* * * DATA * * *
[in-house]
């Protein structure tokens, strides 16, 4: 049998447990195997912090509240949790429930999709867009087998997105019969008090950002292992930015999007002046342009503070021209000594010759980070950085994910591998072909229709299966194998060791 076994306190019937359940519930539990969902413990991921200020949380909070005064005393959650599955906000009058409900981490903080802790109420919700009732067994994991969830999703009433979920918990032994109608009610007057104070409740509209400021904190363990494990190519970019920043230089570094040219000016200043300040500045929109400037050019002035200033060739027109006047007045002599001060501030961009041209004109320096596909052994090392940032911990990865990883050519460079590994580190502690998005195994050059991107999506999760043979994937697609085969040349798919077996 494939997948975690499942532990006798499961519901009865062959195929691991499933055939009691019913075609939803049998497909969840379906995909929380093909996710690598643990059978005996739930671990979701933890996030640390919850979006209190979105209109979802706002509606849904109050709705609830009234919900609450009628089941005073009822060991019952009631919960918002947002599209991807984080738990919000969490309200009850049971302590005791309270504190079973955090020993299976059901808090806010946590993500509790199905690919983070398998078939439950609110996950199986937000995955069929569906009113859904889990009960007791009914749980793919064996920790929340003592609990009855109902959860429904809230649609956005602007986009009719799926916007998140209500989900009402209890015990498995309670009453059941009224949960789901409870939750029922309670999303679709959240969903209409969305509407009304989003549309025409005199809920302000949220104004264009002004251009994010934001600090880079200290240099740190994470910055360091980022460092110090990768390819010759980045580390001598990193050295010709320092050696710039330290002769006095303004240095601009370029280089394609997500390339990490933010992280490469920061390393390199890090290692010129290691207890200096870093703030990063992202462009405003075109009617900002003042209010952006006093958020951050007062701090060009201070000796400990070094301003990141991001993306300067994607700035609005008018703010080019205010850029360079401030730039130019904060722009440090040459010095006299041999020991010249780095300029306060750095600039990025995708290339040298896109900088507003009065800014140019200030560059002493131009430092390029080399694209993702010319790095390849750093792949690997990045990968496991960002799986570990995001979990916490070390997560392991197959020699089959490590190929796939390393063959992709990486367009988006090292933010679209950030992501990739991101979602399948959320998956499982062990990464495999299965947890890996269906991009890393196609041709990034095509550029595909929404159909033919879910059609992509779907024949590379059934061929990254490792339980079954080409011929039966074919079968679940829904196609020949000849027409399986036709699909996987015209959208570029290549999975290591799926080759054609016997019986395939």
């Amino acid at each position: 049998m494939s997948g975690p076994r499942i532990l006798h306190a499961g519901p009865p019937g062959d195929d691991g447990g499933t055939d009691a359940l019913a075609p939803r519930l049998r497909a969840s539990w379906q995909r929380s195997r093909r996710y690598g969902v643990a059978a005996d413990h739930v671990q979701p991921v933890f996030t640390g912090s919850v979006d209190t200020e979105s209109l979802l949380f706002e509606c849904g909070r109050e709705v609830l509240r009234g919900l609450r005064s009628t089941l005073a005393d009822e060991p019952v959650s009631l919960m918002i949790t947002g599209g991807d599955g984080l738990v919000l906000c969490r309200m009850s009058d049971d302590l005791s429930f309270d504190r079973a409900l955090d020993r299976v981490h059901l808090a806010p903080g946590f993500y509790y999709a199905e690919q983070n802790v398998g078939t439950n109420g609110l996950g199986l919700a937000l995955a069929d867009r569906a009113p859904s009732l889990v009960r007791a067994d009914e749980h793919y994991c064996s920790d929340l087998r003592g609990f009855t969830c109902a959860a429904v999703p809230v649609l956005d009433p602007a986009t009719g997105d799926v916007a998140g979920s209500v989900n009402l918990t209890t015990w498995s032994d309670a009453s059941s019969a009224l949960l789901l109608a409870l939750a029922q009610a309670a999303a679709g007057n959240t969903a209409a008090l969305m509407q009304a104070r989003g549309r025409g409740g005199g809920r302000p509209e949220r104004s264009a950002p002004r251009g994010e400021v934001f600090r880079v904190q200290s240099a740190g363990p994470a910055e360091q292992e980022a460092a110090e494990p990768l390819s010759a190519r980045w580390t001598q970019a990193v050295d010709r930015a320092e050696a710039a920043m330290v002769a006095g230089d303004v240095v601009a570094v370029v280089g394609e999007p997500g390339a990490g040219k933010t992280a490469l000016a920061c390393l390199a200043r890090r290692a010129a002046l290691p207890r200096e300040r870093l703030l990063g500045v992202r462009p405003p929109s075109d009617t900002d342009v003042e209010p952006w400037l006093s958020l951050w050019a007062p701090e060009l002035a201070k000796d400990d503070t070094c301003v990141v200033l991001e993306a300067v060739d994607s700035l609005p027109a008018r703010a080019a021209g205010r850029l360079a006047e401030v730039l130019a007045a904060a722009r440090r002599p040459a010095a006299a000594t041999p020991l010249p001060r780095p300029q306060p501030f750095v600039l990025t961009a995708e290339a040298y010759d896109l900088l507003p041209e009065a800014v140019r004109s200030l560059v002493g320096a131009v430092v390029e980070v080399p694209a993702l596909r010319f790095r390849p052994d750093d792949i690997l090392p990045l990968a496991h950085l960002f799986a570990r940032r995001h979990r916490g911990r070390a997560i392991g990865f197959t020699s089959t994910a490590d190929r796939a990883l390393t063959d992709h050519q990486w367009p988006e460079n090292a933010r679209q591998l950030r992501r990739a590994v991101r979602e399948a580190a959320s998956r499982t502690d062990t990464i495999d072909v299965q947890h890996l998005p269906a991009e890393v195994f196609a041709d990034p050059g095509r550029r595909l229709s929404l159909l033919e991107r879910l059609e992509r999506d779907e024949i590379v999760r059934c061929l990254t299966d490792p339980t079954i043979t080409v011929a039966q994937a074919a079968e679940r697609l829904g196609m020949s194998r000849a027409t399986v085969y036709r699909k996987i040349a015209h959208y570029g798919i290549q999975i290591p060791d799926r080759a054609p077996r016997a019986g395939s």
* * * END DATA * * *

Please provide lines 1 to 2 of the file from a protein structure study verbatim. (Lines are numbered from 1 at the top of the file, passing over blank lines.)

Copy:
[in-house]
């Protein structure tokens, strides 16, 4: 049998447990195997912090509240949790429930999709867009087998997105019969008090950002292992930015999007002046342009503070021209000594010759980070950085994910591998072909229709299966194998060791 076994306190019937359940519930539990969902413990991921200020949380909070005064005393959650599955906000009058409900981490903080802790109420919700009732067994994991969830999703009433979920918990032994109608009610007057104070409740509209400021904190363990494990190519970019920043230089570094040219000016200043300040500045929109400037050019002035200033060739027109006047007045002599001060501030961009041209004109320096596909052994090392940032911990990865990883050519460079590994580190502690998005195994050059991107999506999760043979994937697609085969040349798919077996 494939997948975690499942532990006798499961519901009865062959195929691991499933055939009691019913075609939803049998497909969840379906995909929380093909996710690598643990059978005996739930671990979701933890996030640390919850979006209190979105209109979802706002509606849904109050709705609830009234919900609450009628089941005073009822060991019952009631919960918002947002599209991807984080738990919000969490309200009850049971302590005791309270504190079973955090020993299976059901808090806010946590993500509790199905690919983070398998078939439950609110996950199986937000995955069929569906009113859904889990009960007791009914749980793919064996920790929340003592609990009855109902959860429904809230649609956005602007986009009719799926916007998140209500989900009402209890015990498995309670009453059941009224949960789901409870939750029922309670999303679709959240969903209409969305509407009304989003549309025409005199809920302000949220104004264009002004251009994010934001600090880079200290240099740190994470910055360091980022460092110090990768390819010759980045580390001598990193050295010709320092050696710039330290002769006095303004240095601009370029280089394609997500390339990490933010992280490469920061390393390199890090290692010129290691207890200096870093703030990063992202462009405003075109009617900002003042209010952006006093958020951050007062701090060009201070000796400990070094301003990141991001993306300067994607700035609005008018703010080019205010850029360079401030730039130019904060722009440090040459010095006299041999020991010249780095300029306060750095600039990025995708290339040298896109900088507003009065800014140019200030560059002493131009430092390029080399694209993702010319790095390849750093792949690997990045990968496991960002799986570990995001979990916490070390997560392991197959020699089959490590190929796939390393063959992709990486367009988006090292933010679209950030992501990739991101979602399948959320998956499982062990990464495999299965947890890996269906991009890393196609041709990034095509550029595909929404159909033919879910059609992509779907024949590379059934061929990254490792339980079954080409011929039966074919079968679940829904196609020949000849027409399986036709699909996987015209959208570029290549999975290591799926080759054609016997019986395939």